Blueprint Medicines won approval Thursday of its first drug, a precision medicine that dramatically shrank tumors caused by an ultra-rare form of gastrointestinal cancer.
The approval by the Food and Drug Administration of the medicine for a form of gastrointestinal stromal tumors, or GIST, marks an “incredibly exciting milestone for our company and, more importantly, for GIST patients,” said Jeff Albers, chief executive of the Cambridge biotech.
The list price of the drug, which is called Ayvakit, is $32,000 for a 30-day supply.
The FDA action was widely expected, and Blueprint shares on the Nasdaq closed up less than 1 percent.
Ayvakit is the first effective treatment for GIST patients with a particular mutation, according to Dr. Suzanne George, an oncologist at the Dana-Farber Cancer Institute. Those patients are believed to number in the hundreds in the United States.
“It’s going to change the standard of care for this particular subset of patients with GIST,” said George, principal investigator at Dana-Farber, one of 19 sites in the United States and overseas where the drug was tested. “If you ask me, it already has.”
Five GIST patients with the rare mutation were treated with Ayvakit in the clinical trial at Dana-Farber. A total of 56 patients with the mutation received the drug at all the sites.
“The response rate is occurring in almost all the patients treated,” George said.
Before Blueprint began testing the experimental medicine, she added, patients with the rare form of gastrointestinal stromal tumors typically underwent multiple surgeries or were treated with other cancer drugs, such as Gleevec, a kinase inhibitor, which were less effective..
Among the patients who participated in the trial at Dana-Farber was Mindy Schutte, a 38-year-old mother of three who lives in a wooded area in northern Wisconsin, near Lake Superior.
Schutte said her abdomen didn’t shrink after she delivered her third child in 2011. After imaging scans detected a mass, she underwent surgery in 2012 at the hospital at the University of Minnesota and the surgeon removed a 2-pound gastrointestinal stromal tumor dangling from her stomach.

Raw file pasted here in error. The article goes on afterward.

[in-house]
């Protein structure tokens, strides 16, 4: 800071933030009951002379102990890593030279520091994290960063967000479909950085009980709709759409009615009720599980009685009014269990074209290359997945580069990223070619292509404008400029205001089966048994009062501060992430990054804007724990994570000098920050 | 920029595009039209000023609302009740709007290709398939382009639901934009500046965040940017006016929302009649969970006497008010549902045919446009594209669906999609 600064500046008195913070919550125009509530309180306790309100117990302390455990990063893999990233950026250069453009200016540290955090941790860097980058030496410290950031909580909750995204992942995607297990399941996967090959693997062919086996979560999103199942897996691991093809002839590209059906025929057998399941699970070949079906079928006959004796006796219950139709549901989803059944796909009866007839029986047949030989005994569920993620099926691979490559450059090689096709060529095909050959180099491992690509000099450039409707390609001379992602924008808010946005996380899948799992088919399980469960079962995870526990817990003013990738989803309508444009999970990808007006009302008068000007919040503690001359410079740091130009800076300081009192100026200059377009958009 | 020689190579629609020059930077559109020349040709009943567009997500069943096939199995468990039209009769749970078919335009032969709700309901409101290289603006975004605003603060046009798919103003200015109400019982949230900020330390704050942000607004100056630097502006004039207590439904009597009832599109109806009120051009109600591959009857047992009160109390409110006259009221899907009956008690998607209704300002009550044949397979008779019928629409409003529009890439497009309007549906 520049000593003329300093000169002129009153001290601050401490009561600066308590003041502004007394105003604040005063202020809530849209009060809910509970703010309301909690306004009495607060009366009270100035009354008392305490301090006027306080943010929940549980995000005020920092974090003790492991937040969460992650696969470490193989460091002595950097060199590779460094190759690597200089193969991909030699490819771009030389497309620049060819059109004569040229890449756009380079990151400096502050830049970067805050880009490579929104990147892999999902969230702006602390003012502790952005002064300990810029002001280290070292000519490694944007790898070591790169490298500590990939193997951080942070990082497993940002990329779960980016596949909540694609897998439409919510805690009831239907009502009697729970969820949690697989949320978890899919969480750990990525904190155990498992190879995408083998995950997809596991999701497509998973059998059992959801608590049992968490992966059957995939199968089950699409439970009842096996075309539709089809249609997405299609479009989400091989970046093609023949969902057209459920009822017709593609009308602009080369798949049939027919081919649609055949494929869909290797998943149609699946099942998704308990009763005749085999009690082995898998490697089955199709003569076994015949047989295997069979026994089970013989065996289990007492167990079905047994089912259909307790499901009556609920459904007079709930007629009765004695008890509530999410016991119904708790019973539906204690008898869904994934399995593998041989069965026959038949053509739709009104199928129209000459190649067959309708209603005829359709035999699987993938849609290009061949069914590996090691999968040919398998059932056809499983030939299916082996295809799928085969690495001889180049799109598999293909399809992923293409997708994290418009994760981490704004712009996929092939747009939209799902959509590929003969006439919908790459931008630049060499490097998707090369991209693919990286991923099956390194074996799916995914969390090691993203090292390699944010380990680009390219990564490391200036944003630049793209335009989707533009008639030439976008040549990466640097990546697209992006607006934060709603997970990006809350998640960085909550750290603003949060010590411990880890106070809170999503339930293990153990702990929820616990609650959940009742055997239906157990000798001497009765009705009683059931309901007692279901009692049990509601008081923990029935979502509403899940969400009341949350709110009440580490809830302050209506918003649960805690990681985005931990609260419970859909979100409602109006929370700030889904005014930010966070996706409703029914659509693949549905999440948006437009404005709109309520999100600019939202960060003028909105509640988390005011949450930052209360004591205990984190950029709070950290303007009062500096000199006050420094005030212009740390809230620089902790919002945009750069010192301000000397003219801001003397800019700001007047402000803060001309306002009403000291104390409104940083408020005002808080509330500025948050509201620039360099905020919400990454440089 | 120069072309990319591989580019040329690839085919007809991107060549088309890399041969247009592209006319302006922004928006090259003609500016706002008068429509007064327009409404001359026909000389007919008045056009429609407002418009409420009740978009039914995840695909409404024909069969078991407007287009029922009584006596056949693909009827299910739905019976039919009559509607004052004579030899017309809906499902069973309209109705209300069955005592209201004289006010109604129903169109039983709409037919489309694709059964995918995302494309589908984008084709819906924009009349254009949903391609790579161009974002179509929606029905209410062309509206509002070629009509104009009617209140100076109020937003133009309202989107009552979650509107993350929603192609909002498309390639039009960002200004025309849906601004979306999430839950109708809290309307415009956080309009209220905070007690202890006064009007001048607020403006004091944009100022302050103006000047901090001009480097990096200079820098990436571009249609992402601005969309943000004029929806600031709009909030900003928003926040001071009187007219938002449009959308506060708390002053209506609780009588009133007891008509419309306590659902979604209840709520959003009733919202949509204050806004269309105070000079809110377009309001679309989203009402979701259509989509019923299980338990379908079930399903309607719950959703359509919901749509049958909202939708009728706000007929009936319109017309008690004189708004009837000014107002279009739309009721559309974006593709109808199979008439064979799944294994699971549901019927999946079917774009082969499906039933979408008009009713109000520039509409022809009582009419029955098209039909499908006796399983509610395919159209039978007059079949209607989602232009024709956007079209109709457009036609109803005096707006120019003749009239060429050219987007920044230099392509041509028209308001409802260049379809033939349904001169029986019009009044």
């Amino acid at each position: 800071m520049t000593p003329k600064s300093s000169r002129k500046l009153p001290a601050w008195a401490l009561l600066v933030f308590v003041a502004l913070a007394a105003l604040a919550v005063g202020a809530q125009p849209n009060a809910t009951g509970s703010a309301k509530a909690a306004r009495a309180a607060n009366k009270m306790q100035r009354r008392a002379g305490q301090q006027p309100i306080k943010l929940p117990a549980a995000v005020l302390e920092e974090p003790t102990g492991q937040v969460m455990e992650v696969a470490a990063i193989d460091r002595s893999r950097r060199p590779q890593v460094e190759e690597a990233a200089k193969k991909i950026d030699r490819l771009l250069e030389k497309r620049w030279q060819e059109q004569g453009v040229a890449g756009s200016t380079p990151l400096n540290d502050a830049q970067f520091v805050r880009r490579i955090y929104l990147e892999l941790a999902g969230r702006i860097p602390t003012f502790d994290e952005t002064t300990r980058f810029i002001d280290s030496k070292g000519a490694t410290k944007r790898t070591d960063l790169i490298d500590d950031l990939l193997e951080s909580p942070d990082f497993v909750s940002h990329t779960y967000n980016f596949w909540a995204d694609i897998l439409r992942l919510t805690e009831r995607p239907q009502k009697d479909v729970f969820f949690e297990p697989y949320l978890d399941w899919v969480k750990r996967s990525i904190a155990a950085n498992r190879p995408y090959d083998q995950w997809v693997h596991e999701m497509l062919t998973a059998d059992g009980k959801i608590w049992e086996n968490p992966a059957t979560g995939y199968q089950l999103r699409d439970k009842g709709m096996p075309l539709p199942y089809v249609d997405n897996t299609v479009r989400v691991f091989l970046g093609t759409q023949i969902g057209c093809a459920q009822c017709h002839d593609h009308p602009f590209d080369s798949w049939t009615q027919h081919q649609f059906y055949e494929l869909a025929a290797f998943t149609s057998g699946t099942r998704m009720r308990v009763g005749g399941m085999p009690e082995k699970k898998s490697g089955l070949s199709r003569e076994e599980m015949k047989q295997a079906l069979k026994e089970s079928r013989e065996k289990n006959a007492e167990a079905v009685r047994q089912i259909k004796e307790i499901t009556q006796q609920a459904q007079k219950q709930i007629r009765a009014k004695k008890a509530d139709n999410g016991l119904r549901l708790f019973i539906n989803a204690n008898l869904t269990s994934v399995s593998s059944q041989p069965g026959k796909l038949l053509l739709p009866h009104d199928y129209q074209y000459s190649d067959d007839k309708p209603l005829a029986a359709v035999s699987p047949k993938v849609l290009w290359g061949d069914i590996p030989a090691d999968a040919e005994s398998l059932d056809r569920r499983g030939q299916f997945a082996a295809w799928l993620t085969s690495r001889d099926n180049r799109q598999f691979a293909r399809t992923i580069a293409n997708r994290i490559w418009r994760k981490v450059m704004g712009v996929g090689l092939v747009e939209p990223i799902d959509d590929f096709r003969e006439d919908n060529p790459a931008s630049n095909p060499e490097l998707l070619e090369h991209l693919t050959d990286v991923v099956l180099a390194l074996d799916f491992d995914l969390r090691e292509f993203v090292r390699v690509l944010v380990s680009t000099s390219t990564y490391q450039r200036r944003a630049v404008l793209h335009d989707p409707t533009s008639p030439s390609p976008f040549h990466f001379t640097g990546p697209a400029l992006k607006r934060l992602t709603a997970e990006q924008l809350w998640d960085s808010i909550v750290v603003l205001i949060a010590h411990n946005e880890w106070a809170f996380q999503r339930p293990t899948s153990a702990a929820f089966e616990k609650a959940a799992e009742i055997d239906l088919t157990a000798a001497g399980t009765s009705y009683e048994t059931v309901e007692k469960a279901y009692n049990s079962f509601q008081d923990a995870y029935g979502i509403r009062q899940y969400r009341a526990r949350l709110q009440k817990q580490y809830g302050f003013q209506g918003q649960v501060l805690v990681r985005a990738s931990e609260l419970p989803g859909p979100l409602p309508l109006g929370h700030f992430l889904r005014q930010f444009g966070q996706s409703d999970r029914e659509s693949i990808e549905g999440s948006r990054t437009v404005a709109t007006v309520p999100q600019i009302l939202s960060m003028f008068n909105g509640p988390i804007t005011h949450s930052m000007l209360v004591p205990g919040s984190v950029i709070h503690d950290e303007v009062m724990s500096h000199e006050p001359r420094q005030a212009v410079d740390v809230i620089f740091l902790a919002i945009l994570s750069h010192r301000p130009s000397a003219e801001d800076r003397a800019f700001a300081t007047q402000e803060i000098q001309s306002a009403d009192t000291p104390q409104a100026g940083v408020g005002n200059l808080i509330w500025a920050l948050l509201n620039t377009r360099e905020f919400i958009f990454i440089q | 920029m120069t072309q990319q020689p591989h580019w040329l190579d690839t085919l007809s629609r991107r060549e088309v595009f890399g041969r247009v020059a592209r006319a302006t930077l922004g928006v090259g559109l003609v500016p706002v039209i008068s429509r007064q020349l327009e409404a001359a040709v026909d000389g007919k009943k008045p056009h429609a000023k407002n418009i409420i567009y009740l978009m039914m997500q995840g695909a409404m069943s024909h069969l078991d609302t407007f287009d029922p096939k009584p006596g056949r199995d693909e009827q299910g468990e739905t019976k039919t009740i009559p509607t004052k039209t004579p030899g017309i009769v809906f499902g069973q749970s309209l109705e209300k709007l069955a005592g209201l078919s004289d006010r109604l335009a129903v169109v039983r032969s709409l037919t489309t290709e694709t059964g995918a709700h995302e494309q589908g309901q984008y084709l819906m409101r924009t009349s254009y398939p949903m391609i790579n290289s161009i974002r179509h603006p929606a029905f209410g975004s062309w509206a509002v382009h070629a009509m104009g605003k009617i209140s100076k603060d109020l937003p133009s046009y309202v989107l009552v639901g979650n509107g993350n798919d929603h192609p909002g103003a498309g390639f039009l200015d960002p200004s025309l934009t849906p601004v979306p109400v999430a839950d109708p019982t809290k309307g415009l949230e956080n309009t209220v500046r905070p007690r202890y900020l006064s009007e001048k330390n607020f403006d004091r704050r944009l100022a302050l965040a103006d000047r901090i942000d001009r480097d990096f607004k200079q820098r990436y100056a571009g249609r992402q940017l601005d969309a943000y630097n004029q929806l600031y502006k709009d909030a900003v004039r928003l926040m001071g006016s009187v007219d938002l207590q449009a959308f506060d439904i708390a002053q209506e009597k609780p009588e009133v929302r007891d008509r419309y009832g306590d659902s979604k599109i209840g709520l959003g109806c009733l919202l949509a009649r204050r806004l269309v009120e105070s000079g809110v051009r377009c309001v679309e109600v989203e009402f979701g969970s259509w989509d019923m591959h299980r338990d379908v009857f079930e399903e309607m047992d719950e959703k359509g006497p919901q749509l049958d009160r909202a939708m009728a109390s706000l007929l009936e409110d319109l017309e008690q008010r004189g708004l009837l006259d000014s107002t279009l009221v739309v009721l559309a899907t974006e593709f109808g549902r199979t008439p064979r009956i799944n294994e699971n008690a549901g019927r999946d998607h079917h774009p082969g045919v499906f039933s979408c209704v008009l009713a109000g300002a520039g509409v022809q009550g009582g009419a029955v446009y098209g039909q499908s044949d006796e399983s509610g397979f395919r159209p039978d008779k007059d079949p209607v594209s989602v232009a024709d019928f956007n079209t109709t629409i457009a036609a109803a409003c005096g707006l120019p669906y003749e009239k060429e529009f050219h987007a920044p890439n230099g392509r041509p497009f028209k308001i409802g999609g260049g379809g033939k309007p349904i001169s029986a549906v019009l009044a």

She initially took Gleevec to prevent the cancer from growing back. But in 2016 she was scanned again and doctors found at least six new tumors on her pelvis, uterus, and right lung. She underwent surgery again, she said, but the tumors grew back despite her taking Gleevec.
In 2017, Schutte began taking Blueprint’s experimental drug at Dana-Farber. It initially caused her hair to turn white and made her eyes look jaundiced, she said. Doctors lowered the dosage, and the tumors shrank. She had a CT scan last August, and doctors were unable to detect the cancer.
“This is the first thing that worked without me having to be cut wide open,” she said. “I was out of options.”
Dr. Michael Heinrich, a professor of medicine at the Oregon Health & Science University and also an investigator in the clinical trial, said the FDA approval should prompt doctors to do genetic testing of GIST patients to determine if they might benefit from the new drug.
“Building on our growing understanding of the molecular basis of GIST, this milestone ushers in a new era of precision medicine in this disease,” he said.
Blueprint was founded in 2008 with financing led by Third Rock Ventures. The company has about 380 employees.
Jonathan Saltzman can be reached at firstname.lastname@example.org.